LU STOUT: You know, bizarre insight from the classmates there. And we hope to get additional insight from Katherine Russel, the wife of the slain suspect. Chris Lawrence joining us live from Rhode Island, thank you so much for your reporting. Thank you very much for that.

Now let's return to our video rundown now. Earlier, we told you about the criminal investigation underway into a car bombing outside the French embassy in Libya. But now let's return to rising tensions over some remote islands in the East China Sea.

Japan's prime minister is issuing a warning to China. Shinzo Abe says his country will, quote, expel by force any Chinese citizen who lands on the island chain that Japan calls Senkaku. Now China also claims sovereignty over the islands it calls Diaoyu. And earlier, eight Chinese government ships were detected in waters off the disputed islands.

The Japanese coast guard says it is the largest number of Chinese ships in the area since territorial tensions increased last year. And the latest incident comes after Japanese lawmakers visited a controversial war shrine in Tokyo.

Ivan Watson is following all the developments from Beijing. He joins us now live.

And Ivan, you have tension at sea. We have that explicit warning from the Japanese prime minister. How is Beijing responding?

IVAN WATSON, CNN INTERNATIONAL CORRESPONDENT: Well, Beijing has responded by first of all sending the eight coast guard ships to the waters off of these disputed islands early Tuesday morning. The Chinese foreign ministry saying that this was in response to a flotilla of what the Chinese have described as right-wing extremists coming from Japan, dozens of activists who wanted to make a show near the disputed islands and claiming them as Japanese territory. And the Chinese saying that's what prompted them to send an additional five coastguard ships to a total of eight to then patrol off of these waters in an area that China claims for itself as well.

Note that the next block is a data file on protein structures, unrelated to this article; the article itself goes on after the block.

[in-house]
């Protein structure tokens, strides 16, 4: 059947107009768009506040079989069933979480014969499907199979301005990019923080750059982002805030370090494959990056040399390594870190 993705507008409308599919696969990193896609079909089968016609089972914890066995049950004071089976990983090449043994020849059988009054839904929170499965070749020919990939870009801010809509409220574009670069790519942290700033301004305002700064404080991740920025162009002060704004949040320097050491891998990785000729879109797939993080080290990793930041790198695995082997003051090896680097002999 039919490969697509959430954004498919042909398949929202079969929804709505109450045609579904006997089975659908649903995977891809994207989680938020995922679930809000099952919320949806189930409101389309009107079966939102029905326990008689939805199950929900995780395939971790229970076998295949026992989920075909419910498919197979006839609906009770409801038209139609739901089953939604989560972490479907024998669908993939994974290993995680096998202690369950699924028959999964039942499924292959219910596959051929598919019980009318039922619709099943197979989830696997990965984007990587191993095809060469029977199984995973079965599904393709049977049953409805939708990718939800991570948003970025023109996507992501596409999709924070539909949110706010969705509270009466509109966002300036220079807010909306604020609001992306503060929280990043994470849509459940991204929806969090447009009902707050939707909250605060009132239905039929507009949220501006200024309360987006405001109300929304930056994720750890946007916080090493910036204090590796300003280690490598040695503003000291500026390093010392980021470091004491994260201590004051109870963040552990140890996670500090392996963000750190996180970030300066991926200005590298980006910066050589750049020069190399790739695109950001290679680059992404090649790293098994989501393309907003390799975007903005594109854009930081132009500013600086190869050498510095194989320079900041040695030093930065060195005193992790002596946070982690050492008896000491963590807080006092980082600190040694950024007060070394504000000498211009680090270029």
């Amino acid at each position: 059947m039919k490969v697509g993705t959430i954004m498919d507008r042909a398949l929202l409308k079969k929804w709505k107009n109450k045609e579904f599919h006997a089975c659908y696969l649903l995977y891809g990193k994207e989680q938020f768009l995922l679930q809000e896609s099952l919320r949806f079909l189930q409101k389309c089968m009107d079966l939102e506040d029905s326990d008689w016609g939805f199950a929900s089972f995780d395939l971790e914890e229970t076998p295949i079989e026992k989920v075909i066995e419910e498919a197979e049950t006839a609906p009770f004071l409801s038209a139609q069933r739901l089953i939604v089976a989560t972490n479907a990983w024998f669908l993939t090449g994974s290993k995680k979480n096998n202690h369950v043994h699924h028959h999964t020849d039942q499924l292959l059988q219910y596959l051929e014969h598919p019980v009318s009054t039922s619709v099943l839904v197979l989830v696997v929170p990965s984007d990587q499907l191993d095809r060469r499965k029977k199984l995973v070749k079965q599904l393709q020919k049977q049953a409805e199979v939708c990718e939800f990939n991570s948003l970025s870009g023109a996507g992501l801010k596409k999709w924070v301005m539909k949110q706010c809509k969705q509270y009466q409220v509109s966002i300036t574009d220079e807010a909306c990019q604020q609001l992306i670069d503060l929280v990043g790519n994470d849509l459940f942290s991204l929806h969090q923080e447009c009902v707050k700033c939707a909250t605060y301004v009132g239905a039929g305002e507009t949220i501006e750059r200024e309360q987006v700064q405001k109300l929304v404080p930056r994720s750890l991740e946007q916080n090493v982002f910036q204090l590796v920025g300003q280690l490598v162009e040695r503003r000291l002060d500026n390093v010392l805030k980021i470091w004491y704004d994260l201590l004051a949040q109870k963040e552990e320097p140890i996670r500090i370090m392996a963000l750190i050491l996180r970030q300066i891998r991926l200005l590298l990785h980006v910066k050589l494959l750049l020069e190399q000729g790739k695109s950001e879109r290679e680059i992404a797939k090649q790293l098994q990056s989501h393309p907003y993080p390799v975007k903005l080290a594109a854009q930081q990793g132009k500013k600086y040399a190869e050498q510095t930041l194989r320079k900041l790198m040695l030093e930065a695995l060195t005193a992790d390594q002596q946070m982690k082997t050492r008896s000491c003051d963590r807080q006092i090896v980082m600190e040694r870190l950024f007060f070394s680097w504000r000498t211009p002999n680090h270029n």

And the maritime faceoff that took place off of these five uninhabited islands, Kristie, on Tuesday then led to a diplomatic spat with the Japanese foreign ministry calling in the Chinese ambassador to Tokyo to formally lodge a protest. The Chinese foreign ministry says that it has also issued a formal protest to the Japanese government over this dispute. And then we have this warning coming from the Japanese prime minister, some quite heated rhetoric. Take a listen.


SHINZO ABE, PRIME MINISTER OF JAPAN (through translator): The Senkaku Islands are under our active control. Since it has become the Abe government, we have made sure that if there is an instance where there is an intrusion into our territory, or it seems that there could be landing on the islands, then we will deal with it strongly.